Firstly a collaboration this Friday night coming (31st May) with Rachelle Blondel, the seamstress and crafter who was behind the book Granny Chic (with Dottie Angel) and the blog Ted and Agnes. I’ve visited her a couple of times up on the Yorkshire Dales, once, to visit her secret tearoom The Secret Teacup. She makes the best jammie dodgers I’ve ever eaten. I hope she will make them again for this Friday!
So to celebrate her unique style, we are having a Granny Chic high tea, summer supper, in the evening, after work. Actual nan and grandads get a discount of £5! We want people to bring their craft projects with them: be it sewing, or knitting, crochet, embroidery, whatever you are working on.
There will be a groaning table including:
The quiche and potato salad are a testament to my English nan who was an abysmal cook. My mother and I being non-meat eaters, my nan grasped the introduction of ready-made quiches to the British supermarket with relief; finally she had something to feed us. She pickled produce from her garden every year but it was badly done, with poor ingredients. Nanny Stewart exemplified that make do and mend training from before and during the wars, but poverty and rationing ruined her taste buds.
The potato salad was made with salad cream not mayonnaise or sour cream. The butter leaf lettuce salad would have me peering at each leaf for slugs. ‘Sandwich spread’, that marvellously generic title for a mix of relish and salad cream was presented in the jar, unadorned, on the table, to be spread on a white bloomer loaf, sawn off in doorsteps while tucked under her elbow. (Actually sandwich spread has its own particular charms.)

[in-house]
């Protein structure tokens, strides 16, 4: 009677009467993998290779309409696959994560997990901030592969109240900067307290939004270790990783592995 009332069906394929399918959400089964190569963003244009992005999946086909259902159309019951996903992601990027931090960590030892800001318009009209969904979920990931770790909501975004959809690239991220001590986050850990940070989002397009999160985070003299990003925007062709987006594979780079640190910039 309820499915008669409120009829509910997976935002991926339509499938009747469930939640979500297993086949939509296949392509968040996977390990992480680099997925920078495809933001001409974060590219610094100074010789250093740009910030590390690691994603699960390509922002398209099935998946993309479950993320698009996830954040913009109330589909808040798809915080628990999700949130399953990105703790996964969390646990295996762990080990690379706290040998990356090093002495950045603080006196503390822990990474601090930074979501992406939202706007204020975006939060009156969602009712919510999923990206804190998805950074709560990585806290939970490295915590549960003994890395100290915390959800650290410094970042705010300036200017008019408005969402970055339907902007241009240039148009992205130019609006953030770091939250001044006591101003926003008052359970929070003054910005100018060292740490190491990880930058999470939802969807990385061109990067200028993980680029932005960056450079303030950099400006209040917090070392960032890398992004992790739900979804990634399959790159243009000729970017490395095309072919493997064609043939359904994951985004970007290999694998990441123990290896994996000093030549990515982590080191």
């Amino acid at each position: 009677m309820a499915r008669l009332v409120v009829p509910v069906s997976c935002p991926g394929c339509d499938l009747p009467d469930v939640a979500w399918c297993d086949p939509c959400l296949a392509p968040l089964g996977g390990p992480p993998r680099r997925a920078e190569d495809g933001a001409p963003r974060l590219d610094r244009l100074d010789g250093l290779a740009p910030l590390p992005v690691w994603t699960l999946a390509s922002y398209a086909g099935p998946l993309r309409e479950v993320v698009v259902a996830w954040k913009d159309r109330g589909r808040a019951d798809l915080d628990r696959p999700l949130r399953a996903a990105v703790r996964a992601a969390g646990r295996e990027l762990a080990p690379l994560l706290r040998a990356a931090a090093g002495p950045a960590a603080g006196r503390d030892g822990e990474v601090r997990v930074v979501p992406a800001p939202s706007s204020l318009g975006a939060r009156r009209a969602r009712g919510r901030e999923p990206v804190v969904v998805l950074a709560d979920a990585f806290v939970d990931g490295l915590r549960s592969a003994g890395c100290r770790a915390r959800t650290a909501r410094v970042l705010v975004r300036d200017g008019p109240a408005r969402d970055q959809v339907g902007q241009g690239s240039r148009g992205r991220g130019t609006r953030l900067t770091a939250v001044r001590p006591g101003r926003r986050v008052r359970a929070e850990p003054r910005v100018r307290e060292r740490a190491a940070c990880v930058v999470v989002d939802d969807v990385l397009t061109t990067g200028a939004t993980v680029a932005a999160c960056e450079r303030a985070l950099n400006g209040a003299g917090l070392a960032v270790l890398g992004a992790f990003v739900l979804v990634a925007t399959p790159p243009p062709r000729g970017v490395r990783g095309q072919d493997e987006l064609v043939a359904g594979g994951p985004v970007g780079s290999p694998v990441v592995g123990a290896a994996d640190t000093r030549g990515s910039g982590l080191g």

Once, when I stayed at nan’s after having my tonsils out, she offered to make me my favourite meal, spaghetti. I was horrified when it came covered in tomato ketchup.
But she liked good food. She enjoyed my mum’s foreign holiday influenced cooking. She just couldn’t, for the life of her, reproduce it.
In other ways though she was the perfect grandmother, always carrying a large clasped handbag full of sweets, showing us how to knit, sew and crochet. In anthropology they now talk about the grandma gene, the mystery of why human females live past the menopause, surmising that this helped grandchildren to survive and improved their chances. Indeed, it has been seen that matrilineal tribes, where mothers and children stay in their maternal village, rather than moving to the mother in law’s home, have enhanced childhood survival rates. More than half the calories eaten by children in extant hunter-gatherer tribes (how anthropologists study early humans) have been provided by grandmothers.
So let’s celebrate the grandmother! It seems we wouldn’t be here without them.
Then another Underground comedy night with Josie Long (who recently appeared on Have I got news for you?) on June 10th. This time the theme is Dr Who. Whovians will enjoy a Doctor Who based menu, with items from classic Who and new Who.
My daughter will play Clara.
Also performing will be Viv Groskop.
Tickets £40 book here: http://www.wegottickets.com/event/216821